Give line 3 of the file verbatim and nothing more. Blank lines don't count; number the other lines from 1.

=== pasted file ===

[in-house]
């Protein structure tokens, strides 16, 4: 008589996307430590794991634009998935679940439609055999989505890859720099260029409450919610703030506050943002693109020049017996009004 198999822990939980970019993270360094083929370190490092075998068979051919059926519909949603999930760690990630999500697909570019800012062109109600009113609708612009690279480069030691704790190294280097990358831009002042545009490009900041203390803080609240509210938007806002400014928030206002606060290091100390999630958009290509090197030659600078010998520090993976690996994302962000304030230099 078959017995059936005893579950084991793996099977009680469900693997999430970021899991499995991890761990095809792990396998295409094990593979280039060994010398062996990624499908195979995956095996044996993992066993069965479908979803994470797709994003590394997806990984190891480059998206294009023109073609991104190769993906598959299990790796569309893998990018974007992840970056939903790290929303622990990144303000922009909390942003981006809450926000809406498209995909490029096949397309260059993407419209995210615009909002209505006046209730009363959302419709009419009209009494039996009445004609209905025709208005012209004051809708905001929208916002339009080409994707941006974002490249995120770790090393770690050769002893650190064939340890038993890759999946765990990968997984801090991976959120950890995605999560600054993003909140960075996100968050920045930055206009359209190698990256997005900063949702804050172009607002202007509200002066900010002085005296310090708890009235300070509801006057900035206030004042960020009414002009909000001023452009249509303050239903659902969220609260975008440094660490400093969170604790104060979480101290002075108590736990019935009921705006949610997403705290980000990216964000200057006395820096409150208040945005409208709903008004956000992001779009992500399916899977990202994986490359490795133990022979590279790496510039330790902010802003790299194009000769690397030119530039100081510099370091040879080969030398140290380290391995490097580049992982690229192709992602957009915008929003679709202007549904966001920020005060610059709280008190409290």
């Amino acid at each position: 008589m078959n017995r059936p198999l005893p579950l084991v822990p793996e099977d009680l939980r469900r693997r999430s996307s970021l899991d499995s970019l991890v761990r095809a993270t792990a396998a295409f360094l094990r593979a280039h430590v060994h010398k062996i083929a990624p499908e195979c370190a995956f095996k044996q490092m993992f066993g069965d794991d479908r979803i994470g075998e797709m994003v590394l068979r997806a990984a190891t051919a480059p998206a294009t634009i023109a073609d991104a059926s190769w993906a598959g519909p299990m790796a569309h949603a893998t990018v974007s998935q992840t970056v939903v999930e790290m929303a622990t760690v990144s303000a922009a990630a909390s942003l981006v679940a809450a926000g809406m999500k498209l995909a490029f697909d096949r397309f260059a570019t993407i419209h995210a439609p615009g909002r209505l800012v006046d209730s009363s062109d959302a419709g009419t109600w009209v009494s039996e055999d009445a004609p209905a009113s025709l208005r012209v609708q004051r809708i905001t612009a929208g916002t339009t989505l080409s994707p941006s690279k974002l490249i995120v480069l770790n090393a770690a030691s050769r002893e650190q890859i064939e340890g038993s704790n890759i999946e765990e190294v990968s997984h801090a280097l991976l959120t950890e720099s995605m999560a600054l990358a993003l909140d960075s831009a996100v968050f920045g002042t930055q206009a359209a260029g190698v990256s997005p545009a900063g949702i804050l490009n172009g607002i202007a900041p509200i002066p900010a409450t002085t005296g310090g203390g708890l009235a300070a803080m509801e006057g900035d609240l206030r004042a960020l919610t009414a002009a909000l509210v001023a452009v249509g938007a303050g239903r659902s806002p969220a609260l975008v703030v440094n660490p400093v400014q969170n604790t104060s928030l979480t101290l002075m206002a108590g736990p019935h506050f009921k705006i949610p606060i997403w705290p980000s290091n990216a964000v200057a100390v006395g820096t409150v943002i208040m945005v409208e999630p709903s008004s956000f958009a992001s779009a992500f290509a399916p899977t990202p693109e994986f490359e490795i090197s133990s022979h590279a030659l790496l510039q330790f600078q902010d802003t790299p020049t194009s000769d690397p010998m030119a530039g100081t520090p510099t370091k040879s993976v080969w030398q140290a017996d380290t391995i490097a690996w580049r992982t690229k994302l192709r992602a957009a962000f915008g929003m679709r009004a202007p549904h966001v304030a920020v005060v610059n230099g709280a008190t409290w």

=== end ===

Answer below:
């Amino acid at each position: 008589m078959n017995r059936p198999l005893p579950l084991v822990p793996e099977d009680l939980r469900r693997r999430s996307s970021l899991d499995s970019l991890v761990r095809a993270t792990a396998a295409f360094l094990r593979a280039h430590v060994h010398k062996i083929a990624p499908e195979c370190a995956f095996k044996q490092m993992f066993g069965d794991d479908r979803i994470g075998e797709m994003v590394l068979r997806a990984a190891t051919a480059p998206a294009t634009i023109a073609d991104a059926s190769w993906a598959g519909p299990m790796a569309h949603a893998t990018v974007s998935q992840t970056v939903v999930e790290m929303a622990t760690v990144s303000a922009a990630a909390s942003l981006v679940a809450a926000g809406m999500k498209l995909a490029f697909d096949r397309f260059a570019t993407i419209h995210a439609p615009g909002r209505l800012v006046d209730s009363s062109d959302a419709g009419t109600w009209v009494s039996e055999d009445a004609p209905a009113s025709l208005r012209v609708q004051r809708i905001t612009a929208g916002t339009t989505l080409s994707p941006s690279k974002l490249i995120v480069l770790n090393a770690a030691s050769r002893e650190q890859i064939e340890g038993s704790n890759i999946e765990e190294v990968s997984h801090a280097l991976l959120t950890e720099s995605m999560a600054l990358a993003l909140d960075s831009a996100v968050f920045g002042t930055q206009a359209a260029g190698v990256s997005p545009a900063g949702i804050l490009n172009g607002i202007a900041p509200i002066p900010a409450t002085t005296g310090g203390g708890l009235a300070a803080m509801e006057g900035d609240l206030r004042a960020l919610t009414a002009a909000l509210v001023a452009v249509g938007a303050g239903r659902s806002p969220a609260l975008v703030v440094n660490p400093v400014q969170n604790t104060s928030l979480t101290l002075m206002a108590g736990p019935h506050f009921k705006i949610p606060i997403w705290p980000s290091n990216a964000v200057a100390v006395g820096t409150v943002i208040m945005v409208e999630p709903s008004s956000f958009a992001s779009a992500f290509a399916p899977t990202p693109e994986f490359e490795i090197s133990s022979h590279a030659l790496l510039q330790f600078q902010d802003t790299p020049t194009s000769d690397p010998m030119a530039g100081t520090p510099t370091k040879s993976v080969w030398q140290a017996d380290t391995i490097a690996w580049r992982t690229k994302l192709r992602a957009a962000f915008g929003m679709r009004a202007p549904h966001v304030a920020v005060v610059n230099g709280a008190t409290w």